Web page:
Death of small-town America is greatly exaggerated


UNIVERSITY PARK, Pa – Amid the onslaught of urban and suburban sprawl, the death of small-town America has been greatly exaggerated, according to a Penn State researcher.

“When people care about each other and their community, the community persists in the face of enormous social, demographic and economic changes,” said A. E. Luloff, professor of rural sociology and agricultural economics.

“Places don’t go away; the sense of community goes away.”

Pride in your home. Basing his conclusions on a study of six small rural towns going back to the 1940s, Luloff notes that a sense of collective pride can be engendered by a variety of community events and celebrations.

These range from Old Home Days in Landaff, N.H., to the yearly limpia event in El Cerrito, N.M., during which residents mix celebration with the traditional clearing and repair of their irrigation ditch.

Changing places. “When first studied in the early 1940s, rural America was in the throes of an extraordinary period of change and upheaval.

“Urban industrial expansion and the initial impacts of the mechanization of agriculture combined to spur major shifts in migration and settlement patterns.

“Large numbers of rural residents moved to urban centers in search of better economic opportunities.

“The Great Depression hastened the pace of economic and demographic destabilization in many parts of rural America,” said Luloff.

Lancaster, Pa. It was at this time that the USDA initiated the three-year (1940-43) rural life study of six diverse rural communities: Landaff; El Cerrito; Sublette, Kansas; the Old Order Amish of Lancaster, Pa.; Irwin, Iowa; and Harmony, Ga.

Luloff and 10 colleagues revisited those six communities in the mid-1990s and reported the changes, good or bad, in the recently published book, Persistence and Change in Rural Communities: A 50-year Follow-up to Six Classic Studies (CABI Publishing), edited by Luloff and other researchers.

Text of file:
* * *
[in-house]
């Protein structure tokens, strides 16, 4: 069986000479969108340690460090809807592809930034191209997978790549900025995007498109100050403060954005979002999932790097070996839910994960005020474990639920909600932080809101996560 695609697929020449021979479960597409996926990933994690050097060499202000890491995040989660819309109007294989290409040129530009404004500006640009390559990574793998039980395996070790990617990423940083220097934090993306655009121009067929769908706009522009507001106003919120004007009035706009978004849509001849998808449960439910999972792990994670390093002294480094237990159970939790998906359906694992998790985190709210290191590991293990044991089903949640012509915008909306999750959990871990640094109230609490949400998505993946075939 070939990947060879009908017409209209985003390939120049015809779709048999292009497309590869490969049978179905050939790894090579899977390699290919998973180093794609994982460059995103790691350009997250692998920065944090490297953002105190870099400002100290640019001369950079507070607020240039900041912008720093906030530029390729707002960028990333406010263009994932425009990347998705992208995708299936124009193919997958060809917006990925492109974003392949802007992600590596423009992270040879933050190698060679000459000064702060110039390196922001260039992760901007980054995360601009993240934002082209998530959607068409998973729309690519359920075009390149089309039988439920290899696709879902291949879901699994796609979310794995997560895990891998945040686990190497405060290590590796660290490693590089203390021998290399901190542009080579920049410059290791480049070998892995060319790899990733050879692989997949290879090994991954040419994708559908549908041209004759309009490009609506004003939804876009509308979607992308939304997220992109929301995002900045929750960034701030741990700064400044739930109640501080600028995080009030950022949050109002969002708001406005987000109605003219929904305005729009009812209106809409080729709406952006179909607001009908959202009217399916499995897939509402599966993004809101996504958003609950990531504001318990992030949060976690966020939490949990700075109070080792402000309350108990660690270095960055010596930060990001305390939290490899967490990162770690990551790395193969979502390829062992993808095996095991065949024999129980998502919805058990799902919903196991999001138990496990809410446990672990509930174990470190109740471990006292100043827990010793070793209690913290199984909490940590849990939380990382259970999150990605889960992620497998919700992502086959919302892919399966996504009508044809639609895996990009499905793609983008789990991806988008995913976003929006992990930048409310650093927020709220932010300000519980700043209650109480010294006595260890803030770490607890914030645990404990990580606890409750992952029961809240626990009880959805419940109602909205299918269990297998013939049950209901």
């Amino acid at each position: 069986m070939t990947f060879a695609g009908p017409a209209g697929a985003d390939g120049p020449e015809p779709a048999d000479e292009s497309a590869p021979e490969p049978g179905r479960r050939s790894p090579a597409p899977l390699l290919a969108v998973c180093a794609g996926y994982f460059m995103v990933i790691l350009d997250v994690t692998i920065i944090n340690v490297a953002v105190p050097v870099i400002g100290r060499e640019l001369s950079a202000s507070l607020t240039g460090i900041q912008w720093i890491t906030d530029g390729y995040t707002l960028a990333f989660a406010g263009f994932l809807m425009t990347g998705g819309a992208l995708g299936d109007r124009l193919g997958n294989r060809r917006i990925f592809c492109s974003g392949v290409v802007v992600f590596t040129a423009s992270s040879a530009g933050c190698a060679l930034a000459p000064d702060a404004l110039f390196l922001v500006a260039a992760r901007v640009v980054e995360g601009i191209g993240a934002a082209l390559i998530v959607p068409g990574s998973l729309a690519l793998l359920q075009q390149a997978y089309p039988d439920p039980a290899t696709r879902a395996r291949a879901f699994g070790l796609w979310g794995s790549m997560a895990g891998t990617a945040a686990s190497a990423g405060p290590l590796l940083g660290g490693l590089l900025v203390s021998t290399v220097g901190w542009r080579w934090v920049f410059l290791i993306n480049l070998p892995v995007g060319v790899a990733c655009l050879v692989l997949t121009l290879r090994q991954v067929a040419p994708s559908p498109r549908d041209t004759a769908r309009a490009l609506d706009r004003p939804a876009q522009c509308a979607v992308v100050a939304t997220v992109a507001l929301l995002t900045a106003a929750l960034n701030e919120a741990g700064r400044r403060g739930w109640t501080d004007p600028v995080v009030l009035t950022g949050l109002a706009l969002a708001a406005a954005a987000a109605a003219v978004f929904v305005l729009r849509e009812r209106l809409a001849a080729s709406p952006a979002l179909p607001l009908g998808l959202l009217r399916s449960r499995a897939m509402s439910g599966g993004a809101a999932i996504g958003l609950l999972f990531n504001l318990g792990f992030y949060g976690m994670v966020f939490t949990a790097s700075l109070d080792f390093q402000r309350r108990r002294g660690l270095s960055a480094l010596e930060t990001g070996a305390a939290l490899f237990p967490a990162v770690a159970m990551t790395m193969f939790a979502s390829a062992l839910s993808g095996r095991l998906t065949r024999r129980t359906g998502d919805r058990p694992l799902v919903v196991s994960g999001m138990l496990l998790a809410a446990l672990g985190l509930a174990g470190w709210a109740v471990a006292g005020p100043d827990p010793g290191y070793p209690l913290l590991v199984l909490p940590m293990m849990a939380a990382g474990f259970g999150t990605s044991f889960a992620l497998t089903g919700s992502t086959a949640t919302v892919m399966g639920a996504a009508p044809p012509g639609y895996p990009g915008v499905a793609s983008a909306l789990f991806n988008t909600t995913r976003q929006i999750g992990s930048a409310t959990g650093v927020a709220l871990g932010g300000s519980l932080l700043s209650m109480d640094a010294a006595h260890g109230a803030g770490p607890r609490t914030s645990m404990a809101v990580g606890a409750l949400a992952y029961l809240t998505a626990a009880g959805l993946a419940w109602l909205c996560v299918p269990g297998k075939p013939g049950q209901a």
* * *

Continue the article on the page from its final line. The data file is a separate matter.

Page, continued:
“Our restudies revealed a surprising degree of community persistence, and even vibrancy, in all six localities, as evidenced by major social events and celebrations,” Luloff said.

“This was manifested also in a broad range of organized efforts to address shared needs and concerns.”

Traditions. Examples include the traditional barn-raising activities of the Old Order Amish and the collective efforts to repair a flood-damaged dam and diversion ditch in El Cerrito.

Each of the six case studies indicated a strong commitment to sustaining local institutions and cultural ways of life.

Communal solidarity, particularly in the case of the Old Order Amish and El Cerrito, receives a lot of its backbone from cultural traditions and religious belief systems.

Government programs and policies have also helped, as in the case of El Cerrito, where federal and state dollars paid for reconstruction of a water diversion dam necessary for the village’s economic survival.

Benefits of growth. Finally, these communities have frequently benefited from their proximity to growing metropolitan areas.

El Cerrito, for instance, is 65 miles southeast of Santa Fe and 45 miles south of Las Vegas.

This has allowed residents to enjoy the services and job opportunities found in a big city, while being able to return to the slow-paced tranquility and familiarity of their hometowns, according to the book.

Challenges. The six communities in this study, even the most prosperous, must still deal with daunting challenges, however.

“For example, continued land development pressures, coupled to increased government restrictions on farming practices affecting water quality or other environmental concerns, could, in the future, force a substantial displacement of the Old Order Amish community.

“And, government-imposed restrictions on irrigation water withdrawals could severely undermine both social and economic conditions in El Cerrito,” Luloff said.

“Our 50-year re-examination of those six communities highlights the need for sociologists and policy analysts to take longer-term views of those circumstances impacting rural people and communities,” he noted.

Past and present. “A full understanding of current community conditions can only be achieved through consideration of past conditions and the patterns of change and adaptation that occur over extended periods of time.”

“In any event, to paraphrase Mark Twain, the death of small-town of America has been greatly exaggerated.”


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